Archive Report #2

During another visit to the Boston Public Library, I decided that I wanted to explore their collection of Maria Edgeworth’s work a little further. With a large collection of her work, I was delighted to find that they housed the third of three volumes of an edition of Edgeworth’s Helen from 1834. Additionally, they are home to a copy of Edgeworth’s Letters for Literary Ladies, a collection of fictional letters concerning the benefits of being an educated woman. Both works are consistent in style and material presentation compared to the other Edgeworth artifacts I have observed. It seems that no matter the content, those who were publishing Edgeworth’s works wanted to maintain her image as a wise, all-knowing literary figure.

Looking over the third volume of Helen at the Boston Public Library, the first observation I made was that this printing of the novel did not include any imagery. The text was not ornamented in any way, while the copy of Helen at Snell includes two engraved illustrations at the beginning of the text. I have been viewing illustrations as a framing device, or a way in which the reader can be placed into the author’s intended fictional context. Without the images, it appears that the reader is given more latitude to interpret the text as he or she sees fit. While there was only one volume available in the collection, it is interesting to think about why separate volumes do not include imagery. Based on what was available, I am unsure of whether the full set included any imagery, but if the novel was produced in parts, it seems worth considering why each volume did not include some sort of framing image.

While an illustration could be viewed as a framing image, the outer appearance of the novel seems to frame the type of content contained within the covers. As is the case with other copies of Edgeworth’s work, this volume of Helen is presented in a way that suggests something valuable is inside. The front cover is marbled with blues, yellows, and greens. The spine includes pressed or tooled gold inlay with additional lace ornamentation. As a purely aesthetic object, it would appear quite nicely on a library shelf. However, the cheap, pulpy paper onto which ink from previous pages has bled suggests that the book was cheaply produced, and not the collector’s item it pretends to be. As a matter of authorial reputation, the book as an object keeps Edgeworth’s persona intact. The persona, as I suggested in my first archive report, seems to be something that was carefully crafted to serve an economic end. This is true in that the book looks expensive, but the actual quality of the material suggests that it was cheap to produce. With Helen being Edgeworth’s last novel, one that differed greatly from her earlier works, presentation remains most important, perhaps more important than the actual content within the book.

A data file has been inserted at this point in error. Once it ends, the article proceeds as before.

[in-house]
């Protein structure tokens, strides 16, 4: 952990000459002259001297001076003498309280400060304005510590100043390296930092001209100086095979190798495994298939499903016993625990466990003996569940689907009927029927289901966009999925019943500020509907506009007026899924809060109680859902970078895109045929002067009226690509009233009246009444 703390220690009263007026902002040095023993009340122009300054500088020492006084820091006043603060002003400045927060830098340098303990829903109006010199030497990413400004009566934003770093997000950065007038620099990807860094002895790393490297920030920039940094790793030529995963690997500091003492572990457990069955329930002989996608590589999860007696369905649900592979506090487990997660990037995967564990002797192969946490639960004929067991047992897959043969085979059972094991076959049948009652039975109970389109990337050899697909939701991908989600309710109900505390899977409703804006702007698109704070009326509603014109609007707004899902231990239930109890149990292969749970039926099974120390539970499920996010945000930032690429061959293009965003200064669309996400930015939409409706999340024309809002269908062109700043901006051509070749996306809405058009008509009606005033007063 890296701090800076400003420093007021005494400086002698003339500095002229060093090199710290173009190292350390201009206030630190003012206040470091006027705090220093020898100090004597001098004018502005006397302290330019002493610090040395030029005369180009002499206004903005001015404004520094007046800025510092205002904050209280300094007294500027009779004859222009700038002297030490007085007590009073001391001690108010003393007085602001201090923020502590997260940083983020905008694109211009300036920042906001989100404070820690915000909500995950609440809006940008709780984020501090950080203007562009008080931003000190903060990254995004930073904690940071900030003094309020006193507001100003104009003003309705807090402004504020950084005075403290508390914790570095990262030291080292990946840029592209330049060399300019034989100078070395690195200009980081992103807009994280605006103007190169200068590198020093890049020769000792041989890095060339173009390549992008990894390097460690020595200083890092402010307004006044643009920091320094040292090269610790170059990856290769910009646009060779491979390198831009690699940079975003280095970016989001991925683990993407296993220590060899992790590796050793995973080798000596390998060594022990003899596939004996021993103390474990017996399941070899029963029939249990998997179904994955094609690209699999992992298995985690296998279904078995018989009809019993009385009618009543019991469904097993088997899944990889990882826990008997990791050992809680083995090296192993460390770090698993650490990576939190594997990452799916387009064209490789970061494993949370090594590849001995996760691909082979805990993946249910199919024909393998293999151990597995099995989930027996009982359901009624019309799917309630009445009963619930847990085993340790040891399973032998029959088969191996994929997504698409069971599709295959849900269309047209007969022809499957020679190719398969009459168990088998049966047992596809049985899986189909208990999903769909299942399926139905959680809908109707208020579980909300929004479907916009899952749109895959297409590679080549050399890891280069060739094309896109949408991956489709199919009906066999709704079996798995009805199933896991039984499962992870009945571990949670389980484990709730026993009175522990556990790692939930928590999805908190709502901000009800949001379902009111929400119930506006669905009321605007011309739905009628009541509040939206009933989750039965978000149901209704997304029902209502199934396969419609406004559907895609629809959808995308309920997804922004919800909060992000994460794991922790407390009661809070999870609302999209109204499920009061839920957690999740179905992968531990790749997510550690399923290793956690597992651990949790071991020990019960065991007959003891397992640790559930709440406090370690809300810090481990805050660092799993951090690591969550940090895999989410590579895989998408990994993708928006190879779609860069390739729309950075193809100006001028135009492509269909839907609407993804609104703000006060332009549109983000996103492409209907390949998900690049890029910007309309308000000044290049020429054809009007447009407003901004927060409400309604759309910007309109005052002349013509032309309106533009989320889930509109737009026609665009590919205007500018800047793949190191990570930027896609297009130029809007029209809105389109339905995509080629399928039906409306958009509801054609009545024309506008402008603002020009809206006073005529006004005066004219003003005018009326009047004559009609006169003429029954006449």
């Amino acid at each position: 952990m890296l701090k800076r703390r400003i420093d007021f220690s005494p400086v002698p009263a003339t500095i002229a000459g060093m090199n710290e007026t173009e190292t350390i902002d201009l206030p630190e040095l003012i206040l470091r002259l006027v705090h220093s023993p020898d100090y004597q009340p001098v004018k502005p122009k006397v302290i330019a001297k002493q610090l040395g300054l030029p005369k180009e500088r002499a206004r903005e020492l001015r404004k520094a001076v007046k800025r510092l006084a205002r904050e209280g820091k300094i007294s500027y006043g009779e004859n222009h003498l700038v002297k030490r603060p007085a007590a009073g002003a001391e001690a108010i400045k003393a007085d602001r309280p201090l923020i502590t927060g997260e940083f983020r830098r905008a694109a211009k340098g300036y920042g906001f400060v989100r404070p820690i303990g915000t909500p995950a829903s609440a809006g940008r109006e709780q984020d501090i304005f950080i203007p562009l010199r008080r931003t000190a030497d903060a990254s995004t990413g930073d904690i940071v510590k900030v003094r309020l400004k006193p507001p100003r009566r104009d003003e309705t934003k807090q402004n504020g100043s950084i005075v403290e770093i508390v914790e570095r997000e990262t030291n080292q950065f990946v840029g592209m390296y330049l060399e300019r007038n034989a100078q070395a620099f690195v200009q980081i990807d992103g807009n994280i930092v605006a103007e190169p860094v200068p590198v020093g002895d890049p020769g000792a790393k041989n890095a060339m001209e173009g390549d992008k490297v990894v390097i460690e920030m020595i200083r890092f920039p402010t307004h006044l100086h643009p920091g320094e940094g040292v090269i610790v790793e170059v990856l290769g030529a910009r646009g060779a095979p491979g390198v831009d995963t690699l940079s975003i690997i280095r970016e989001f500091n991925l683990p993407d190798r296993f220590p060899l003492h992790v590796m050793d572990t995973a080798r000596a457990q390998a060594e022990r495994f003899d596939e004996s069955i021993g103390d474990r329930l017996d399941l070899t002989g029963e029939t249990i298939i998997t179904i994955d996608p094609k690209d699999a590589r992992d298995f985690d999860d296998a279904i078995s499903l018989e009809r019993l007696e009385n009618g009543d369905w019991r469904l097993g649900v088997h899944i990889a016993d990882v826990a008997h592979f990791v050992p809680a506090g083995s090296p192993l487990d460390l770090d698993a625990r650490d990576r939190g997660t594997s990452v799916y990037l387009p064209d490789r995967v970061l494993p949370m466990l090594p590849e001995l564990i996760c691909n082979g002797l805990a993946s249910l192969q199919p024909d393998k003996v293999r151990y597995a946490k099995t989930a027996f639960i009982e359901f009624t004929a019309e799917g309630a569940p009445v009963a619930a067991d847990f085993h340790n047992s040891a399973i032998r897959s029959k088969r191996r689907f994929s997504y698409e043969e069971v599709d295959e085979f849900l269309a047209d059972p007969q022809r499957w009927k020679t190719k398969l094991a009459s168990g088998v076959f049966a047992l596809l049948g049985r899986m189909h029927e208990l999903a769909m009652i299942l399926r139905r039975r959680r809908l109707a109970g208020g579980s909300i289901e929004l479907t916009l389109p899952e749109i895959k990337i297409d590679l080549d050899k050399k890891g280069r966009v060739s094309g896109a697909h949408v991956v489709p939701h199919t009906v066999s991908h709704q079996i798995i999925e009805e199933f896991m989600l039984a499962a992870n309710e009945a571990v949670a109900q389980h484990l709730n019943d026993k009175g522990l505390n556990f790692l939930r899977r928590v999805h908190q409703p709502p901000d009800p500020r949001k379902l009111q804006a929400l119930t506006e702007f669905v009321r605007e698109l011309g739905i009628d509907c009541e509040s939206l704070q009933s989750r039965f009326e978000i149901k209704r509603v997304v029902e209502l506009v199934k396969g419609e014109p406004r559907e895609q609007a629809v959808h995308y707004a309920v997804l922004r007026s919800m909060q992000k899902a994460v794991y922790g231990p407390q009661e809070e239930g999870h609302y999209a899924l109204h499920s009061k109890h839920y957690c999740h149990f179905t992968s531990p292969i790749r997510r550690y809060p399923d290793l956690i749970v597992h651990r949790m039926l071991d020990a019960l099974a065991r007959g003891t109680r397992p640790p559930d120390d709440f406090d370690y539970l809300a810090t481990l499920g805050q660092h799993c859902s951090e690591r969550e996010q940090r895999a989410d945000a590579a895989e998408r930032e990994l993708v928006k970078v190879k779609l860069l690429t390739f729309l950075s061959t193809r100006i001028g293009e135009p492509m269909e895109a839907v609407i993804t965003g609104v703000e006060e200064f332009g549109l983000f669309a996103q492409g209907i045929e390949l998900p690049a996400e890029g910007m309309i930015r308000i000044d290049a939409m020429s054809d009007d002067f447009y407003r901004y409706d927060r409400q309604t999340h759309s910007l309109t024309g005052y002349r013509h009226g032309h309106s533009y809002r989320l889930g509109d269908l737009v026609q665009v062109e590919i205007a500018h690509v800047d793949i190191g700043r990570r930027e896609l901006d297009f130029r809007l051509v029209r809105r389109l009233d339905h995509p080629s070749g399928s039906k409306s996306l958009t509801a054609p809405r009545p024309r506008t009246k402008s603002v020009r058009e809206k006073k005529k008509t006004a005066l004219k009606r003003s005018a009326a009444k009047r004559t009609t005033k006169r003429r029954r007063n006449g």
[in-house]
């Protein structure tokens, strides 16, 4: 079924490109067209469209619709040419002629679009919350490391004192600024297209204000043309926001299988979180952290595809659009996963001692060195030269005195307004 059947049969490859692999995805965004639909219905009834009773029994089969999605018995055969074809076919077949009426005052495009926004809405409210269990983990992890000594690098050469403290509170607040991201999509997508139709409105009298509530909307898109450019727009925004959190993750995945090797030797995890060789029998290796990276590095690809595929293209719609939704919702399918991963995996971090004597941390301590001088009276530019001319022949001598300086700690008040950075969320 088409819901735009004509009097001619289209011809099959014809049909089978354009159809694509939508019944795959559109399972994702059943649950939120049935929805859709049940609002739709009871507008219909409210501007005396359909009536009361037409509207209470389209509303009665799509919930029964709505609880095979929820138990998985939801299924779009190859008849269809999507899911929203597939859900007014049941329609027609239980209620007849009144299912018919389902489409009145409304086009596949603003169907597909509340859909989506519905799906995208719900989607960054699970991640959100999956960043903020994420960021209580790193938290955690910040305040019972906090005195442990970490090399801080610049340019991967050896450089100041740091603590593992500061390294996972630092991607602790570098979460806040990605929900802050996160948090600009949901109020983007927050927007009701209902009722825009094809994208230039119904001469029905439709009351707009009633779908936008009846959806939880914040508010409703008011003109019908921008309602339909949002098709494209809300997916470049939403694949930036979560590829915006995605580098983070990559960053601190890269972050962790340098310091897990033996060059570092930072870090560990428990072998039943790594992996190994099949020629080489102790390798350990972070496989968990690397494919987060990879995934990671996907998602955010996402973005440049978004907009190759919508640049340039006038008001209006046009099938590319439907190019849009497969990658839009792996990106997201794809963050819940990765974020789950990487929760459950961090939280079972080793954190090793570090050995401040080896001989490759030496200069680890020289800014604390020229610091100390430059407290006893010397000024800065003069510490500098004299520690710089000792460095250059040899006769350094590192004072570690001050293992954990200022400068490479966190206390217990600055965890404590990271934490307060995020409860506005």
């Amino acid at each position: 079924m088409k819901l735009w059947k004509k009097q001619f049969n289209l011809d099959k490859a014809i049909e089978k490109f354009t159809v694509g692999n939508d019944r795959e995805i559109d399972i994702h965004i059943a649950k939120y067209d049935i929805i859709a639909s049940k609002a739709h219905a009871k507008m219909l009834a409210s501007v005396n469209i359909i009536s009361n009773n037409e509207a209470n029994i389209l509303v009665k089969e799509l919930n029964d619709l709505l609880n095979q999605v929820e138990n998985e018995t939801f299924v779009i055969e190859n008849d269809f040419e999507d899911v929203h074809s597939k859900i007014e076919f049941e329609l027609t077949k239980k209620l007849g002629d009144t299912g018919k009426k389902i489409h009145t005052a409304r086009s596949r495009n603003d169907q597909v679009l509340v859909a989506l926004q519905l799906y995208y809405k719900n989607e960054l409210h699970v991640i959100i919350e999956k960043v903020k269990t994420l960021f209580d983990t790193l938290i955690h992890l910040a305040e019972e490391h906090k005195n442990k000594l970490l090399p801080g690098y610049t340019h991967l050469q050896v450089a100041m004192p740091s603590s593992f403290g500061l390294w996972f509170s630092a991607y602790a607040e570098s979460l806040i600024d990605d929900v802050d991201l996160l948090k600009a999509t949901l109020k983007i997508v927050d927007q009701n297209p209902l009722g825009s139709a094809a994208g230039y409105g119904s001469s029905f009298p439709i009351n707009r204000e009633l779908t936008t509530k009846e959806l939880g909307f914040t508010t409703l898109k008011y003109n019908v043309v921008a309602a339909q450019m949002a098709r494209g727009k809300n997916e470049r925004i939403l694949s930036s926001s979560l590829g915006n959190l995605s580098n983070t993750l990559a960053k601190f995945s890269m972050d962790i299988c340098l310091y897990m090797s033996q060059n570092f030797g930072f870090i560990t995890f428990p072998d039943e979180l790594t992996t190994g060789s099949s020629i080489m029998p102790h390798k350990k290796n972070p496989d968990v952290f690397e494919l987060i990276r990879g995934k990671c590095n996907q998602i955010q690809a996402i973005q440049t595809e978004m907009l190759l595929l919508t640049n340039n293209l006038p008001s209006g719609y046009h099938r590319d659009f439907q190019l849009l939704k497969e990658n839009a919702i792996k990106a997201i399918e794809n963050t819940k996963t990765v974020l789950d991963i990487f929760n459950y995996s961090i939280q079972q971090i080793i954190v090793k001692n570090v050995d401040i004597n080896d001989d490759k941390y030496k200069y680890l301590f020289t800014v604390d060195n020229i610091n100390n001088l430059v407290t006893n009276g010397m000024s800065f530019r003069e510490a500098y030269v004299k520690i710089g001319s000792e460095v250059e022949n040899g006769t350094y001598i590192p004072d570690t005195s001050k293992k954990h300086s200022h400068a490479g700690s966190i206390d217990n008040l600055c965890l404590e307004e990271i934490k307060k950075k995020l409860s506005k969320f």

Comparing this volume of Helen to Letters for Literary Ladies further suggests a discrepancy in Edgeworth’s authorial persona. Helen is the type of book on which publishers take a chance, since the actual content strays from what has been created to surround the name of Maria Edgeworth. Letters for Literary Ladies, however, suggests that publishers see true value in what she written, and that they do not need to protect her persona. In these fictional letters, Edgeworth describes the virtues of a woman’s education as being important strictly to herself. As a woman, vocal on educational reform for women, she has a progressive voice. The fact that these “letters” are bound in an edition with deep red spine and heavy marbled cardboard covers that are decorated with gold inlay implies that these works were valued, perhaps more so than her novels that expressed more traditional points of view. It is interesting to note, however, that this copy of Letters for Literary Ladies does not include any publication information. City, company, and year are all missing. While this may have been published as a document with which her publishers agreed, readers were not able to discover who had published the volume in the first place. This tension is something that implies that whoever published this particular copy of Letters for Literary Ladies might have had some reservations about Edgeworth and the material she was producing. However, this does not answer the question of why Edgeworth’s books appear the way that they do as far as their misleading appearances.